Ethical Banking

How we invest our money has a big impact upon the world we are co-creating. We have to look closer at all aspects of our lives and by putting your money into a bank or building society that has a positive impact on society and the environment is another important step to in the right direction.

If you search the internet and research the subject you will find 2 banks that come out on top for ethical banking: Triodos and Starling. I looked into both closer to see why they are recognised within their industry as the leaders in the field of Ethical Banking.

The Dasgupta Review is an independent, global review on the Economics of Biodiversity. The Review is commissioned by the UK Government. The report published in 2021 finds that the global financial system is critical to supporting a more sustainable engagement with nature. It calls for a financial system that channels financial investments towards economic activities that enhance our stock of natural assets and encourage sustainable consumption and production activities.

In the words of Triodos, ‘From impact investment funds to direct investment offers via our crowdfunding platform, and microfinance opportunities - all investment types we offer are working for social, environmental or cultural change.’

‘We only offer investments that aim to deliver positive change. The investment opportunities we offer are all with organisations delivering positive change, and designed to make environmental, cultural or social impact.’

‘We are completely transparent about all our investments, so you can see that your money is working for people and planet. We publish the complete list of companies we invest in with the Triodos Impact Investment Funds (previously the Socially Responsible Investment Funds) and Microfinance Fund, and you can select the organisation you'd like to support with our direct investments’.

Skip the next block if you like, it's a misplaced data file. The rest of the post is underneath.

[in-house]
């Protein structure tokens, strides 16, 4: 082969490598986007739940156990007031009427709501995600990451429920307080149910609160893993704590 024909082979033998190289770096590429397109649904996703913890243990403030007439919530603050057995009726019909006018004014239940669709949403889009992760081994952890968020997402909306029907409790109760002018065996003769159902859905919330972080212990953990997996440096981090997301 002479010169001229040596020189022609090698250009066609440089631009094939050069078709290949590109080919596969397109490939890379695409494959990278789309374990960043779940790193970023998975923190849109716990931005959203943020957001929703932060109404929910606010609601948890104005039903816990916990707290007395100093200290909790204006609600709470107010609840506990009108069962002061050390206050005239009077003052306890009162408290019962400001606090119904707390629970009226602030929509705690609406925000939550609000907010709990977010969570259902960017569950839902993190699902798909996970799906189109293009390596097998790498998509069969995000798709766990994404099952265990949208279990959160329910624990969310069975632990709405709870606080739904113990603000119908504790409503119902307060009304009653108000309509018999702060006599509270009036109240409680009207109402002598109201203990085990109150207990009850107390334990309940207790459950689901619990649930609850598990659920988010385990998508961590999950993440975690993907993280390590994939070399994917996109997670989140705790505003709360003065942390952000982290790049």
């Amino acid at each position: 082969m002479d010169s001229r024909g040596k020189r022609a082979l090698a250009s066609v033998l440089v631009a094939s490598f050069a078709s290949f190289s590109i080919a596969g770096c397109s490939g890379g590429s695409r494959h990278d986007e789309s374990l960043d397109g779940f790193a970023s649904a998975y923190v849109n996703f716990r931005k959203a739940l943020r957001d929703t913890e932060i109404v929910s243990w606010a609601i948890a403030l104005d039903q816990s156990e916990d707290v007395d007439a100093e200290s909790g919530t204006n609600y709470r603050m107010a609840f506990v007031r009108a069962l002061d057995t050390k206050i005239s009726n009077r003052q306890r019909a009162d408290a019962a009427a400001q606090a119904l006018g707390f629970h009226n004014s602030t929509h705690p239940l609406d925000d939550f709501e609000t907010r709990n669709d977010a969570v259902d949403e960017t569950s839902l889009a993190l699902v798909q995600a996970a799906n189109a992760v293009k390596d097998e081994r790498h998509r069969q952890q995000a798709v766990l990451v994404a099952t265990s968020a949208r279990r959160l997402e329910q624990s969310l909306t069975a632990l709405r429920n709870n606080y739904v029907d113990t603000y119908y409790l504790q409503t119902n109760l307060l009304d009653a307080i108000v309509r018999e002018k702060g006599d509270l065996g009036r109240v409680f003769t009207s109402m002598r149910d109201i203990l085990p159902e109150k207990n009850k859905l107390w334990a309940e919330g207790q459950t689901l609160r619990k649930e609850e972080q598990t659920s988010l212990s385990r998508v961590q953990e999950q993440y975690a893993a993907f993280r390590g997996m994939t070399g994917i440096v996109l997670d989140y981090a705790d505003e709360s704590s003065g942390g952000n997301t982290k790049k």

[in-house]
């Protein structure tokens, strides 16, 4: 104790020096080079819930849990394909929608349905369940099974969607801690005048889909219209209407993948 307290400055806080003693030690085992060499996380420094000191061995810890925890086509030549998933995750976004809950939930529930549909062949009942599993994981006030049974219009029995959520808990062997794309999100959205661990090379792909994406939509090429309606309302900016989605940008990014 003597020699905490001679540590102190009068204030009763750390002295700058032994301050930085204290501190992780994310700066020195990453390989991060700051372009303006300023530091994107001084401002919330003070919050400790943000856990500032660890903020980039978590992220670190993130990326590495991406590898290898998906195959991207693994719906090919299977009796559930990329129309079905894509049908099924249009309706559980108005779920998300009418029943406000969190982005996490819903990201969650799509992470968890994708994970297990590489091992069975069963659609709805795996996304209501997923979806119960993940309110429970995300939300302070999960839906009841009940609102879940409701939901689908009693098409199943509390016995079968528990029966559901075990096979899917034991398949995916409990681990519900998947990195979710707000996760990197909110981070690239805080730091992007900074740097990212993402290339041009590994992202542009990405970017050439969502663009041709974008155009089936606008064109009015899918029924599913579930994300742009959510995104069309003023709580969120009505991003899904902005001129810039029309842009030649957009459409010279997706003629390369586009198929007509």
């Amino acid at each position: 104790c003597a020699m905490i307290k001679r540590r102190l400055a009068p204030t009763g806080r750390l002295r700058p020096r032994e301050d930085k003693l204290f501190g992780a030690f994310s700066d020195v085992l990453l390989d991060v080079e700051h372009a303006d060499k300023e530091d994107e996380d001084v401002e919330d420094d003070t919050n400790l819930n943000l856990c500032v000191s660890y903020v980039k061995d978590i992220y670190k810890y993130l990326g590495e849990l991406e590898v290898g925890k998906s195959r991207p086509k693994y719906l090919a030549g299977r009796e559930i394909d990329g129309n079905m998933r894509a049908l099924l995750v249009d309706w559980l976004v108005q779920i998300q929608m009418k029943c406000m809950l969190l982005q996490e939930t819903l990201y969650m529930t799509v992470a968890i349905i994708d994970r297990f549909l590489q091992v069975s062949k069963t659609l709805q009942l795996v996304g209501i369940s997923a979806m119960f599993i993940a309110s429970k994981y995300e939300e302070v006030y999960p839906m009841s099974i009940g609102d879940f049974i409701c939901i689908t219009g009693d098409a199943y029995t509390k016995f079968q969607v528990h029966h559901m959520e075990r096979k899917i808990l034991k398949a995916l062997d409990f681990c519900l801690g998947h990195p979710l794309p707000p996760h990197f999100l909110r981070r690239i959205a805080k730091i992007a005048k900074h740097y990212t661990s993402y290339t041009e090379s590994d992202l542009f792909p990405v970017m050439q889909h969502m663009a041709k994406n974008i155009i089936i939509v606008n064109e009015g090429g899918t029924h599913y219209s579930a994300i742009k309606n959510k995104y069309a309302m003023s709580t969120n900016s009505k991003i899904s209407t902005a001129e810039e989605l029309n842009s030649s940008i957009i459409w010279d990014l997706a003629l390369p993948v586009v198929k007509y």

When you open a new bank account with Triodos, they donate £60 to Friends of the Earth.

Friends of the Earth say, 'Triodos Bank is a pioneer in sustainable banking'.

'It uses the power of finance to support projects that benefit people and the planet – transforming banking into a force for good. It serves individuals and communities, as well as building a more sustainable society.

Friends of the Earth has worked in partnership with Triodos Bank since 2007. Together we help to challenge the conventional way that banking is done, moving the industry – and the world – towards a more transparent and sustainable future'.

Taking a closer look at the award winning bank of Starling, here’s what they say:

‘Saying no to rip-off fees. Listening to customers. Committing to an ethical approach. Banks haven’t always done the right thing, but that doesn’t mean they can’t. We’re branchless, paperless and run on renewable energy, and last year, we started planting thousands of trees last month. What’s more, our debit cards are made from recycled plastic and we’ve pledged to become a NetZero company (meaning we’re working towards having no net impact on the climate from greenhouse gas emissions).

‘Starling Bank grew out of a desire to create a new kind of bank and to make banking more inclusive by putting customer needs first. For us, good business and ethics go hand in hand. We believe that businesses should be aware of their social, economic and environmental impact and their responsibilities to pursue the social good.'

This policy outlines how our values and ethics shape our business and the way we work.

At the core of our value system is a belief in transparency, fairness and inclusion. This means no hidden or rip-off fees and no hard sell. It also means listening to our customers.’

Changing direction in anything takes effort, whether moving home, leaving a relationship or even voting for a different political party. Changing your bank may also feel like an inconvenient change to many too. But it is only by making these ethical decisions that we can build momentum and bring about the changes to the world that are so essential right now.

Article and photography by Ben Molyneux